Remove from heat and whish a small amount of the hot mixture into the egg yolks. Scrape the mixture back into the pot and whish well to combine. It will be hot enough to be safe. It will thicken without further cooking. Stir in soften gelatin, chopped chocolate and vanilla. Let stand a minute or so and whisk again until chocolate is completely melted and the mixture is perfectly smooth.
Set the saucepan over a bowl of ice water to cool and thicken. Stir and scrape the side from time to time. If mixture set before needed, remove from ice bath, whisk and set aside. If the mixture set, place the pan in a bowl of hot water, and stir until resoftened.
To make the safe meringue:
Bring 1 inch of water to a simmer in a large skillet. Combine cream of tartar and 2 teaspoons of water in a 4-6-cup stainless steel bowl. Whisk in the egg whites and 1/2 cup of sugar. Place the thermometer near stove in a mug of very hot tap water. Set bowl in skillet. Stir mixture briskly and constantly with a rubber spatula, scrapping the sides and bottom often to avoid scrambling the whites. After 1 minute, remove bowl from skillet. Quickly insert thermometer, tilting bowl to cover stem by at least 2 inches. If less than 160F, rinse thermometer in skillet water and return it to the mug. Replace bowl in skillet. Stir as before until temperature reaches 160F when bowl is removed. Beat on high speed until cool and stiff.
Fold about a quarter of the cooled chocolate mixture into the beaten egg whites. Scrape egg white mixture back into the remaining chocolate mixture. Use immediately in the mousse cake. Or scape mixture into dessert glasses or a serving bowl, cover and refrigerated for at least 4 hours, or until set.
Monday, August 11, 2008
When the temperature hit upper 90's, the last thing I wanted to do is crank up the oven. So when I saw the nectarine tart on Smitten Kitchen, I knew I would make something similar for our weekend get together. It was simple and elegant, with barely 10 minutes oven time required.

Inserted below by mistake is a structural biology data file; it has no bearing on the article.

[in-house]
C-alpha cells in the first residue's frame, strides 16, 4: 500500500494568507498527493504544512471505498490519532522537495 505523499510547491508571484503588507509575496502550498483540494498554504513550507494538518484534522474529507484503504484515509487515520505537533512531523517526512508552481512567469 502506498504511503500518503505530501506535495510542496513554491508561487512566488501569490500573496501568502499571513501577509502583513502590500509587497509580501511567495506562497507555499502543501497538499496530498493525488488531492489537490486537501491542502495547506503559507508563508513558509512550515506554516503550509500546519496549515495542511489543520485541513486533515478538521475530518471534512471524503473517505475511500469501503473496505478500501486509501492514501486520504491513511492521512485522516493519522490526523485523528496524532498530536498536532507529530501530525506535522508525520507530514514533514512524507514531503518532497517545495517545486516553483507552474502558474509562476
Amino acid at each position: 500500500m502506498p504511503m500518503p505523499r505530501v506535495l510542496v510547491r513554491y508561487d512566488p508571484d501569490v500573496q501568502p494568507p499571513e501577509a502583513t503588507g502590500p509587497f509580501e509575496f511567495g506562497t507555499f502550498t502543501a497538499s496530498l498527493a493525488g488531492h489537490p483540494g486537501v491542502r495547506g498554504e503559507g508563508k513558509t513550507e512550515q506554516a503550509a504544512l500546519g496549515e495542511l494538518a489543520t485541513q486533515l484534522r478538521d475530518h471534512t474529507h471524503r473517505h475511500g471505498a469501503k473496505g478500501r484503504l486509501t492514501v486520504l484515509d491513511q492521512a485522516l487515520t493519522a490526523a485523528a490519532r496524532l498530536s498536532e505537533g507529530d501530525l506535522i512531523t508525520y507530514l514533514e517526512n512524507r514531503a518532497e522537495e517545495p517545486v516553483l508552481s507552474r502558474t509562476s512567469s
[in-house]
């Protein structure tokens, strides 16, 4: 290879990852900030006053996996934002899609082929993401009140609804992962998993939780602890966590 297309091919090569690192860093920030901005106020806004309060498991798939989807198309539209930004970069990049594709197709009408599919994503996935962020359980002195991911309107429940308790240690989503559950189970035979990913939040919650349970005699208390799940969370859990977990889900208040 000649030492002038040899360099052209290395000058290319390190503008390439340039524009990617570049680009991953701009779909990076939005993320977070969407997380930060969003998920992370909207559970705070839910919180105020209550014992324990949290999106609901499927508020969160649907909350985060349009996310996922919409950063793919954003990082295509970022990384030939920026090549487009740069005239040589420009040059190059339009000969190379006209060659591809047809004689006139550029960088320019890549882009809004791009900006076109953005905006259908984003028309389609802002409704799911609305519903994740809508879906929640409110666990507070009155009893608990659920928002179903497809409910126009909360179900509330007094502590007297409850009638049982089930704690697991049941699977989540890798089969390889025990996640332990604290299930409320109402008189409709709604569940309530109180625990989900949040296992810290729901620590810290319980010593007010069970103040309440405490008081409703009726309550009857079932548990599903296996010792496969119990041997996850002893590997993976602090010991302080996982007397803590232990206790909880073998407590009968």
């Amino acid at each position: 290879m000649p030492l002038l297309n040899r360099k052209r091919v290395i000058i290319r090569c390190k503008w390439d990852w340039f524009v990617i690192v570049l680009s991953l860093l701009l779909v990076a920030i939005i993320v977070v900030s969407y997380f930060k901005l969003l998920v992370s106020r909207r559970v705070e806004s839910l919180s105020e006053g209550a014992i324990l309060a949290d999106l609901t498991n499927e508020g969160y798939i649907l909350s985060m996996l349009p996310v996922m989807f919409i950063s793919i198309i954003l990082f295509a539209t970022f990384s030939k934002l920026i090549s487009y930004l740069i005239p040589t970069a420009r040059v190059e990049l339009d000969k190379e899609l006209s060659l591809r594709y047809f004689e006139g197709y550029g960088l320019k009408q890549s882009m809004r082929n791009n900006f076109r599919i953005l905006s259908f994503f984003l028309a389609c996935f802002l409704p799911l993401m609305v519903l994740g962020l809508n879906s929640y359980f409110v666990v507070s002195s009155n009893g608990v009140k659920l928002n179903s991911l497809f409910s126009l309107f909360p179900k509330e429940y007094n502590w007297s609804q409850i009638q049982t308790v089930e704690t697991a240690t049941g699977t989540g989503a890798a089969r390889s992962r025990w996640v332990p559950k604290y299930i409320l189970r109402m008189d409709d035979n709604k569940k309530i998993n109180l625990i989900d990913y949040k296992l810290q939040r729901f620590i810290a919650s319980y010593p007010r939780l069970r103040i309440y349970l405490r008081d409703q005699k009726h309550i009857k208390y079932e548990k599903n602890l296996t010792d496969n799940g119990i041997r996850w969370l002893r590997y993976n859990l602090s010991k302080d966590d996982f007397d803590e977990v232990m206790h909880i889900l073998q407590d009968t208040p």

As much as I loved to try the recipe as it was, seeing the positive feedbacks on epicurious.com, I didn't realise that I needed cream cheese and sour cream! And needless to say, I didn't have them on hand.
Not wanting to run out under the scorching sun, I simply combine 8 oz of mascarpone cream, which I remember seeing in the recipe; with a few dashes of whipping cream, a teaspoon of vanilla paste, 1/4 cup of confectioner's sugar and a generous squeeze of lemon juice from half a lemon. all while tasted and adjusted the flavor along the way. But you really don't need a recipe for the cream base. The luscious yet neutral tasting mascarpone takes on almost any flavor that one adds to it. How about lime juice? Or Grand Marnier? Kirsh?I thought of incorporating some cooked rhubarb into the mascarpone cream but decided against it on the last minute.Not that I don't adore the combination of rhubarb and mascarpone, but the state of our messy apartment required some urgent attention before our guests arrival.
The nectarines I bought were not as sweet as I like, so I made a simple glaze, which was simply some heated raspberry perserve, to lightly coat the fruits. Top with some chopped pistachio and cherries for color contrast, the tart was ready to be served alongside the homemade mango sorbet.